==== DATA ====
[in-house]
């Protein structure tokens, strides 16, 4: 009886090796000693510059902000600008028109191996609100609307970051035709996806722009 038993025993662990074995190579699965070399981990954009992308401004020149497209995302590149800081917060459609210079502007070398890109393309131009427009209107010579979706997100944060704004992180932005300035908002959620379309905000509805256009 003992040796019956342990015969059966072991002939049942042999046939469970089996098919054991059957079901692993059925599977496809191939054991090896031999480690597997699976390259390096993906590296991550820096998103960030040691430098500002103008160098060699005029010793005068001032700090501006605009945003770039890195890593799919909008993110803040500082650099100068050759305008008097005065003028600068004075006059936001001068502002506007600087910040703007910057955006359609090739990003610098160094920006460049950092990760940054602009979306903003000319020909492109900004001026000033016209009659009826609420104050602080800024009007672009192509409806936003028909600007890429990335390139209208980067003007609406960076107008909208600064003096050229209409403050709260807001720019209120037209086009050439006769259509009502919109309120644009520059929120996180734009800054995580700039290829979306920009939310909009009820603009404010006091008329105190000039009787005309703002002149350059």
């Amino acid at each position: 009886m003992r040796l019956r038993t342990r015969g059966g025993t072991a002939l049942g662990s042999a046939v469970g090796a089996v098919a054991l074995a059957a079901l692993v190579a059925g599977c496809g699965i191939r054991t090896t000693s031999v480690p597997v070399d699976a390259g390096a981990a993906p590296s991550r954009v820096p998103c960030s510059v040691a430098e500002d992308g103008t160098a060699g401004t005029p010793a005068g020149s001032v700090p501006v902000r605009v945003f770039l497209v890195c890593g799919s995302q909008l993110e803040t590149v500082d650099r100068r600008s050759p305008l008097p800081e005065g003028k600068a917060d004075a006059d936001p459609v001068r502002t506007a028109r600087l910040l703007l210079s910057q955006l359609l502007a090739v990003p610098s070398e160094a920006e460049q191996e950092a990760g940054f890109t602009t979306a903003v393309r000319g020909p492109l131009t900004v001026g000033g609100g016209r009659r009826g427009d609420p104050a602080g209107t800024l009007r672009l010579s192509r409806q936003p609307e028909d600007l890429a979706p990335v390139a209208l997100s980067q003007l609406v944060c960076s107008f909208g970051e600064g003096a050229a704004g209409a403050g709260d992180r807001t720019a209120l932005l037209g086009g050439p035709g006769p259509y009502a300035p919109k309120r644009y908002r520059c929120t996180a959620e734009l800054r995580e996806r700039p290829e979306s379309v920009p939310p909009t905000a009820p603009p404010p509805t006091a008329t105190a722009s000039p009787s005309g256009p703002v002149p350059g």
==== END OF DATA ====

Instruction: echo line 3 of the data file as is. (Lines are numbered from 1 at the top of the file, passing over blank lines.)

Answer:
């Amino acid at each position: 009886m003992r040796l019956r038993t342990r015969g059966g025993t072991a002939l049942g662990s042999a046939v469970g090796a089996v098919a054991l074995a059957a079901l692993v190579a059925g599977c496809g699965i191939r054991t090896t000693s031999v480690p597997v070399d699976a390259g390096a981990a993906p590296s991550r954009v820096p998103c960030s510059v040691a430098e500002d992308g103008t160098a060699g401004t005029p010793a005068g020149s001032v700090p501006v902000r605009v945003f770039l497209v890195c890593g799919s995302q909008l993110e803040t590149v500082d650099r100068r600008s050759p305008l008097p800081e005065g003028k600068a917060d004075a006059d936001p459609v001068r502002t506007a028109r600087l910040l703007l210079s910057q955006l359609l502007a090739v990003p610098s070398e160094a920006e460049q191996e950092a990760g940054f890109t602009t979306a903003v393309r000319g020909p492109l131009t900004v001026g000033g609100g016209r009659r009826g427009d609420p104050a602080g209107t800024l009007r672009l010579s192509r409806q936003p609307e028909d600007l890429a979706p990335v390139a209208l997100s980067q003007l609406v944060c960076s107008f909208g970051e600064g003096a050229a704004g209409a403050g709260d992180r807001t720019a209120l932005l037209g086009g050439p035709g006769p259509y009502a300035p919109k309120r644009y908002r520059c929120t996180a959620e734009l800054r995580e996806r700039p290829e979306s379309v920009p939310p909009t905000a009820p603009p404010p509805t006091a008329t105190a722009s000039p009787s005309g256009p703002v002149p350059g």